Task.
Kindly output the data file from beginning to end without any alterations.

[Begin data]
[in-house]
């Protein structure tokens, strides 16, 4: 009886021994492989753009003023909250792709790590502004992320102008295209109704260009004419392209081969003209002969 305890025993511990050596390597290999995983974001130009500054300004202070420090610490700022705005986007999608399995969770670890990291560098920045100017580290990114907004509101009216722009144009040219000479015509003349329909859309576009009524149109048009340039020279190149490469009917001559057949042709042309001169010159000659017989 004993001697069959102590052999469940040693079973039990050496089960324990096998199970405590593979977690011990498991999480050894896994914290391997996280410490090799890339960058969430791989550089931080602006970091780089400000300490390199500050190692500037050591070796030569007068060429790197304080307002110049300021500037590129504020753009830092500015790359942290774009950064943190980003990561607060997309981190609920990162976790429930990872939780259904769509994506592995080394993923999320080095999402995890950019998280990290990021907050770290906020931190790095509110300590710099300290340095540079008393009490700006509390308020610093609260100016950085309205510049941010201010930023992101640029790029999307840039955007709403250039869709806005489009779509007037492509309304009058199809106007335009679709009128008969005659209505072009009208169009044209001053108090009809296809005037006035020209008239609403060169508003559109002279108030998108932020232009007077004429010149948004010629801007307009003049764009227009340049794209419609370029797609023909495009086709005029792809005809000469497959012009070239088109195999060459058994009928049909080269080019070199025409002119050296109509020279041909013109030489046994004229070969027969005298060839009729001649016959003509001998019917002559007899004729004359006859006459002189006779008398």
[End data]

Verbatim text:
[in-house]
């Protein structure tokens, strides 16, 4: 009886021994492989753009003023909250792709790590502004992320102008295209109704260009004419392209081969003209002969 305890025993511990050596390597290999995983974001130009500054300004202070420090610490700022705005986007999608399995969770670890990291560098920045100017580290990114907004509101009216722009144009040219000479015509003349329909859309576009009524149109048009340039020279190149490469009917001559057949042709042309001169010159000659017989 004993001697069959102590052999469940040693079973039990050496089960324990096998199970405590593979977690011990498991999480050894896994914290391997996280410490090799890339960058969430791989550089931080602006970091780089400000300490390199500050190692500037050591070796030569007068060429790197304080307002110049300021500037590129504020753009830092500015790359942290774009950064943190980003990561607060997309981190609920990162976790429930990872939780259904769509994506592995080394993923999320080095999402995890950019998280990290990021907050770290906020931190790095509110300590710099300290340095540079008393009490700006509390308020610093609260100016950085309205510049941010201010930023992101640029790029999307840039955007709403250039869709806005489009779509007037492509309304009058199809106007335009679709009128008969005659209505072009009208169009044209001053108090009809296809005037006035020209008239609403060169508003559109002279108030998108932020232009007077004429010149948004010629801007307009003049764009227009340049794209419609370029797609023909495009086709005029792809005809000469497959012009070239088109195999060459058994009928049909080269080019070199025409002119050296109509020279041909013109030489046994004229070969027969005298060839009729001649016959003509001998019917002559007899004729004359006859006459002189006779008398």